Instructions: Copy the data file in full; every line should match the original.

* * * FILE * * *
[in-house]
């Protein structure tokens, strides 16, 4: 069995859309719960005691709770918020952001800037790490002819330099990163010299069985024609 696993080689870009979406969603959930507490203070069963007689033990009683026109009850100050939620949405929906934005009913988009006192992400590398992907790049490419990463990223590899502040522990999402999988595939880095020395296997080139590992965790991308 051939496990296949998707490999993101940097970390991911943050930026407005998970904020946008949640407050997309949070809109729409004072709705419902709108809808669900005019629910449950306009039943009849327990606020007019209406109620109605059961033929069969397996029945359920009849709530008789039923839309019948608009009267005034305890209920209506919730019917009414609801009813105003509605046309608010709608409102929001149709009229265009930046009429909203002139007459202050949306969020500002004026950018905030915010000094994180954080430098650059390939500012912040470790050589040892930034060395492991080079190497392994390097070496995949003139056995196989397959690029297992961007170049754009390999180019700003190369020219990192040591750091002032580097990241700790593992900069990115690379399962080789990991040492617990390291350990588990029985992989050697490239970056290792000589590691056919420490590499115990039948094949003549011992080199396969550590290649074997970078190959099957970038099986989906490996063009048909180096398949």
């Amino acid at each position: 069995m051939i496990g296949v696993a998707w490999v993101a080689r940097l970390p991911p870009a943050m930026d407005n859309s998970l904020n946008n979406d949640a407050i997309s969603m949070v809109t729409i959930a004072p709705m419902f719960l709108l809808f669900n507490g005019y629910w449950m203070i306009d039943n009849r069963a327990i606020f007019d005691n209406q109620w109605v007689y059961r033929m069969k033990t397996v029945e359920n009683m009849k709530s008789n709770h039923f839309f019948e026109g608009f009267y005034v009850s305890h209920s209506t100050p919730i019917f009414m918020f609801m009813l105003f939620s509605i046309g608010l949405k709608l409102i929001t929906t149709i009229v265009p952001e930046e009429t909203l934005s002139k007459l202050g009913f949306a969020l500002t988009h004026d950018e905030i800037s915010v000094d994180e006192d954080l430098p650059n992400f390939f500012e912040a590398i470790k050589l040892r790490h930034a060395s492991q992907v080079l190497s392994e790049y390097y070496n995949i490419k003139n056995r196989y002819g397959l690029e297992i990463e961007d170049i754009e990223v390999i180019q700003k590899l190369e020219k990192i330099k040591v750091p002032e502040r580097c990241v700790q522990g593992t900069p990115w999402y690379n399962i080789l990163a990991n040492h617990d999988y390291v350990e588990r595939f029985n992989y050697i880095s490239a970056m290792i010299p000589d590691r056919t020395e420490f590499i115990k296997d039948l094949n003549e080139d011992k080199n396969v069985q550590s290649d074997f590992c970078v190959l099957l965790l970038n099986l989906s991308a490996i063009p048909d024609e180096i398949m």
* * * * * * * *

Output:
[in-house]
């Protein structure tokens, strides 16, 4: 069995859309719960005691709770918020952001800037790490002819330099990163010299069985024609 696993080689870009979406969603959930507490203070069963007689033990009683026109009850100050939620949405929906934005009913988009006192992400590398992907790049490419990463990223590899502040522990999402999988595939880095020395296997080139590992965790991308 051939496990296949998707490999993101940097970390991911943050930026407005998970904020946008949640407050997309949070809109729409004072709705419902709108809808669900005019629910449950306009039943009849327990606020007019209406109620109605059961033929069969397996029945359920009849709530008789039923839309019948608009009267005034305890209920209506919730019917009414609801009813105003509605046309608010709608409102929001149709009229265009930046009429909203002139007459202050949306969020500002004026950018905030915010000094994180954080430098650059390939500012912040470790050589040892930034060395492991080079190497392994390097070496995949003139056995196989397959690029297992961007170049754009390999180019700003190369020219990192040591750091002032580097990241700790593992900069990115690379399962080789990991040492617990390291350990588990029985992989050697490239970056290792000589590691056919420490590499115990039948094949003549011992080199396969550590290649074997970078190959099957970038099986989906490996063009048909180096398949």
């Amino acid at each position: 069995m051939i496990g296949v696993a998707w490999v993101a080689r940097l970390p991911p870009a943050m930026d407005n859309s998970l904020n946008n979406d949640a407050i997309s969603m949070v809109t729409i959930a004072p709705m419902f719960l709108l809808f669900n507490g005019y629910w449950m203070i306009d039943n009849r069963a327990i606020f007019d005691n209406q109620w109605v007689y059961r033929m069969k033990t397996v029945e359920n009683m009849k709530s008789n709770h039923f839309f019948e026109g608009f009267y005034v009850s305890h209920s209506t100050p919730i019917f009414m918020f609801m009813l105003f939620s509605i046309g608010l949405k709608l409102i929001t929906t149709i009229v265009p952001e930046e009429t909203l934005s002139k007459l202050g009913f949306a969020l500002t988009h004026d950018e905030i800037s915010v000094d994180e006192d954080l430098p650059n992400f390939f500012e912040a590398i470790k050589l040892r790490h930034a060395s492991q992907v080079l190497s392994e790049y390097y070496n995949i490419k003139n056995r196989y002819g397959l690029e297992i990463e961007d170049i754009e990223v390999i180019q700003k590899l190369e020219k990192i330099k040591v750091p002032e502040r580097c990241v700790q522990g593992t900069p990115w999402y690379n399962i080789l990163a990991n040492h617990d999988y390291v350990e588990r595939f029985n992989y050697i880095s490239a970056m290792i010299p000589d590691r056919t020395e420490f590499i115990k296997d039948l094949n003549e080139d011992k080199n396969v069985q550590s290649d074997f590992c970078v190959l099957l965790l970038n099986l989906s991308a490996i063009p048909d024609e180096i398949m």